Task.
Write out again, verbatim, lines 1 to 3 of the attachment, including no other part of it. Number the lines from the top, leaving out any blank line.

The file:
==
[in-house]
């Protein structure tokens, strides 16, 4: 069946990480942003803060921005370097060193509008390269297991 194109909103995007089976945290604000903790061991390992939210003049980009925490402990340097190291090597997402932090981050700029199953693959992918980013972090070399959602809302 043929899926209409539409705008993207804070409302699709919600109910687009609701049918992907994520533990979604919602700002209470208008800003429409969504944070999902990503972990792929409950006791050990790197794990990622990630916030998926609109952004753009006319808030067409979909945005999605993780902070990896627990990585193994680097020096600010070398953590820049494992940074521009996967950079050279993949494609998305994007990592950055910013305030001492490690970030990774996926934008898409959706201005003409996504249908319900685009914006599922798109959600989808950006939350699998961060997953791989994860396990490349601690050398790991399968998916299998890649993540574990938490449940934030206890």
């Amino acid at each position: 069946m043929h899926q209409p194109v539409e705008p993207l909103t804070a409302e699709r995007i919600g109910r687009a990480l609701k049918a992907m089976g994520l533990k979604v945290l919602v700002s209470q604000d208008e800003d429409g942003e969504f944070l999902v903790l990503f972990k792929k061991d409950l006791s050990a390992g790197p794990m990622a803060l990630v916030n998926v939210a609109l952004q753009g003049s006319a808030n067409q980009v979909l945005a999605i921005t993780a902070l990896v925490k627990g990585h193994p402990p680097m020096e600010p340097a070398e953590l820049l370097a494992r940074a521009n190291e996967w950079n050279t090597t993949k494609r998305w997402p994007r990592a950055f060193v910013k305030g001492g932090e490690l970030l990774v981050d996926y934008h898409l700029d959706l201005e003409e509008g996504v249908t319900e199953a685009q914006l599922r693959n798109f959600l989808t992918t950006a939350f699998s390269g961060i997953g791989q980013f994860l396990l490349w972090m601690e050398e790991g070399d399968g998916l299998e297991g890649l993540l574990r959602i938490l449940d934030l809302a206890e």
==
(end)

[in-house]
């Protein structure tokens, strides 16, 4: 069946990480942003803060921005370097060193509008390269297991 194109909103995007089976945290604000903790061991390992939210003049980009925490402990340097190291090597997402932090981050700029199953693959992918980013972090070399959602809302 043929899926209409539409705008993207804070409302699709919600109910687009609701049918992907994520533990979604919602700002209470208008800003429409969504944070999902990503972990792929409950006791050990790197794990990622990630916030998926609109952004753009006319808030067409979909945005999605993780902070990896627990990585193994680097020096600010070398953590820049494992940074521009996967950079050279993949494609998305994007990592950055910013305030001492490690970030990774996926934008898409959706201005003409996504249908319900685009914006599922798109959600989808950006939350699998961060997953791989994860396990490349601690050398790991399968998916299998890649993540574990938490449940934030206890």
């Amino acid at each position: 069946m043929h899926q209409p194109v539409e705008p993207l909103t804070a409302e699709r995007i919600g109910r687009a990480l609701k049918a992907m089976g994520l533990k979604v945290l919602v700002s209470q604000d208008e800003d429409g942003e969504f944070l999902v903790l990503f972990k792929k061991d409950l006791s050990a390992g790197p794990m990622a803060l990630v916030n998926v939210a609109l952004q753009g003049s006319a808030n067409q980009v979909l945005a999605i921005t993780a902070l990896v925490k627990g990585h193994p402990p680097m020096e600010p340097a070398e953590l820049l370097a494992r940074a521009n190291e996967w950079n050279t090597t993949k494609r998305w997402p994007r990592a950055f060193v910013k305030g001492g932090e490690l970030l990774v981050d996926y934008h898409l700029d959706l201005e003409e509008g996504v249908t319900e199953a685009q914006l599922r693959n798109f959600l989808t992918t950006a939350f699998s390269g961060i997953g791989q980013f994860l396990l490349w972090m601690e050398e790991g070399d399968g998916l299998e297991g890649l993540l574990r959602i938490l449940d934030l809302a206890e």